Sources: The Library of Congress Country Studies; CIA World Factbook
The province of Attica, which has been settled at least since 3,000 B.C., was where the classic Greek Attic dialect originated. Attica includes the capital, Athens (Athinai), which is surrounded by the largest metropolitan area in Greece, and Piraeus, Greece's chief port. Greater Athens includes forty-one municipalities and fifteen communes (see Local Government, ch. 4). It is the hub of Greece's import and export activity and the center of the largest industrial complex in the country, featuring a wide variety of light and heavy manufacturing enterprises. Average personal income for Athenians is higher than the national average.
The earliest known buildings in Athens were constructed about 1,200 B.C. Classical Athens, the city that existed from the fifth century until the third century B.C., is recognized as the cradle of Western civilization. It was home to the great generation of Greek playwrights that included Aeschylus, Aristophanes, Euripides, and Sophocles, to the philosophers Aristotle, Epicurus, Plato, Socrates, and Zeno, and to the sculptors Myron, Phidias, and Praxiteles. Under the rule of the great statesman Pericles, Athens reached the pinnacle of its golden age in the middle of the fifth century B.C.
In 86 B.C., Athens was conquered by the Romans, under whom it continued to flourish as a center of learning and fine architecture and sculpture. Although the Germanic Heruli tribe destroyed most of the city in A.D. 267, Athens continued as an important center of Greek scholarship until the Roman emperor Justinian closed its renowned schools of philosophy in A.D. 529. From that point, Athens assumed minor status, and Constantinople became the focus of Greek culture.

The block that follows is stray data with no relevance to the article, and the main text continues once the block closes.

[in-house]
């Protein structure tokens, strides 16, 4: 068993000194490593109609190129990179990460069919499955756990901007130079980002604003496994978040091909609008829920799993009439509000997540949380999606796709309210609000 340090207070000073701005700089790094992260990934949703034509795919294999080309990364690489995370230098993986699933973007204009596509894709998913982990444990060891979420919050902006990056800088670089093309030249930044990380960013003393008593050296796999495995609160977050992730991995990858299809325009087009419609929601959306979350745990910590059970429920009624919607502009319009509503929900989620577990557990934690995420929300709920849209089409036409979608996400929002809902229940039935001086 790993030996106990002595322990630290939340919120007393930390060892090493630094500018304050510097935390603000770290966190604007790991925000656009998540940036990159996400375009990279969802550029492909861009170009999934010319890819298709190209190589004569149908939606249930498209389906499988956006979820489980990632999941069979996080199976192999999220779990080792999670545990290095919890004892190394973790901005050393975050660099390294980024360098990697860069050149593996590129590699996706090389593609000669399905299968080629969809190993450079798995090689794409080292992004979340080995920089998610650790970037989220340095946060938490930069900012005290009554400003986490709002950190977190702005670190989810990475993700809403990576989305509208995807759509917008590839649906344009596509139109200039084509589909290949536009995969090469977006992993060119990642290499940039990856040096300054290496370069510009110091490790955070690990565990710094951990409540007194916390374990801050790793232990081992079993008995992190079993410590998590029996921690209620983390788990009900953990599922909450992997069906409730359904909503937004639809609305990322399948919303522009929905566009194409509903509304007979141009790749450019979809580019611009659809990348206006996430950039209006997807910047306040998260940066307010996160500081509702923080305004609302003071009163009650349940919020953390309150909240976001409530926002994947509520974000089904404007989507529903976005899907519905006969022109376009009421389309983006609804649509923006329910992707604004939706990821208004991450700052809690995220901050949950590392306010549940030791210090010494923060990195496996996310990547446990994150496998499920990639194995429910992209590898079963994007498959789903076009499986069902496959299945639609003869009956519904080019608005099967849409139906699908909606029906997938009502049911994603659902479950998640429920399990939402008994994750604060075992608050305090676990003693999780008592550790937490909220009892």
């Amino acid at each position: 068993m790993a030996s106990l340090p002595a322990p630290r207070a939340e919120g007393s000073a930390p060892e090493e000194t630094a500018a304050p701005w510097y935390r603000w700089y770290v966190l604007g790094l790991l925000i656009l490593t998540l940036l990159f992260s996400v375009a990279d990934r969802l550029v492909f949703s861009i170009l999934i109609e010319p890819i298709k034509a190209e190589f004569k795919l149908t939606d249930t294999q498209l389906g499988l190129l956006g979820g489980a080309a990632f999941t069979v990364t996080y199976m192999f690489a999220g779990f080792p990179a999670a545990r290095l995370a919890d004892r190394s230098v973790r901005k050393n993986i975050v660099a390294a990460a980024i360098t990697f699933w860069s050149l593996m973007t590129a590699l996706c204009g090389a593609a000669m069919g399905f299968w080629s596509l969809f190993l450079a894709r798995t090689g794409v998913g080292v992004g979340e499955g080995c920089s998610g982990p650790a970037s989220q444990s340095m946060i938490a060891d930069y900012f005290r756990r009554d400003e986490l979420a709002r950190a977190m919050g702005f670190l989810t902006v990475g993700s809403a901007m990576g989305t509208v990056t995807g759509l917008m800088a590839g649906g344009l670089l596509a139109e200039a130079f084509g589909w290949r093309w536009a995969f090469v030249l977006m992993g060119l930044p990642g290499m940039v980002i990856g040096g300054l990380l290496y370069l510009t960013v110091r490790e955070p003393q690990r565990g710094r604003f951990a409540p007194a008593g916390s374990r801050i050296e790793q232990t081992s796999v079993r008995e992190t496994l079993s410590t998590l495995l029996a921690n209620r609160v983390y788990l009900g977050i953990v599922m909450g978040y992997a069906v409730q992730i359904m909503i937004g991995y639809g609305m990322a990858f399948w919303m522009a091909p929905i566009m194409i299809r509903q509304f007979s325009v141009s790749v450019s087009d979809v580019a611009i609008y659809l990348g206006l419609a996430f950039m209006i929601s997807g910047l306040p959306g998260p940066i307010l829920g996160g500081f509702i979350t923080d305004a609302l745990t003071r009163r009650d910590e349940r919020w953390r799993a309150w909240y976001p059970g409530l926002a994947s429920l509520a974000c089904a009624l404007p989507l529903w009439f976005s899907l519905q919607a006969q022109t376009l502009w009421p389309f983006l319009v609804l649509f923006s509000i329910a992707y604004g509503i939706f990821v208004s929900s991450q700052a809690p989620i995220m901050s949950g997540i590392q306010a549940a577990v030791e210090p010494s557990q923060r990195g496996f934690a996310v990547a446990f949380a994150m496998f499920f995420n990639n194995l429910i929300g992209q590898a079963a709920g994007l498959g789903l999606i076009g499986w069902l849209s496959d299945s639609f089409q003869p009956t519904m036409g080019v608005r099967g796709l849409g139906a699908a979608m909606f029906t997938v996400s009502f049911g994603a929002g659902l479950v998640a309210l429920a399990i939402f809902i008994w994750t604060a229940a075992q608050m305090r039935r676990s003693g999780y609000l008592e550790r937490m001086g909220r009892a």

The seventh through the tenth centuries were the darkest period for the city. Some activity then revived in the centuries that followed, before Athens was captured by the Crusaders in 1204. The Ottoman Turks captured the city in the fifteenth century, turning the Parthenon, the main temple built for the goddess Athena in the fifth century B.C., into a mosque. That conversion meant that the building had served three religions within three centuries after having been an Eastern Orthodox church under the Byzantine Empire and a Roman Catholic church after 1204. Athens was fully liberated from Turkish rule only when it was chosen as the new capital of the kingdom of Greece in 1833.
When Greece gained its independence, Athens was a market town with a population of a few thousand, built on and around the Acropolis, the 150 meter hill that was the center of the ancient city. In the decades that followed, Athens gradually returned to the central cultural, economic, and political role that it had enjoyed in classical times. By 1900 the population was about 180,000 and Athens was linked with the thriving port of Piraeus, on the Gulf of Saronikos to its southwest. The city's rapid population growth in the twentieth century has been largely because of immigration--from Turkey in the population exchanges of the 1920s and from Greek rural areas throughout the century.
The Nazi occupation of 1941-44 and the Civil War that followed in 1946-49 destroyed much of the city's infrastructure and most of the central city. Athens experienced a second phase of disorganized growth as it rebuilt after the Civil War. Rapid industrialization and population shifts, accompanied by widespread housing and highway construction, occurred without any plan for land utilization or transportation structure. In the mid-1990s, Athens remained a complex, overcrowded central city. (This problem was not new, however--travelers in the third century B.C. were already complaining about the complexity of the street pattern.)
Data as of December 1994
NOTE: The information regarding Greece on this page is re-published from The Library of Congress Country Studies and the CIA World Factbook. No claims are made regarding the accuracy of Greece Athens information contained here. All suggestions for corrections of any errors about Greece Athens should be addressed to the Library of Congress and the CIA.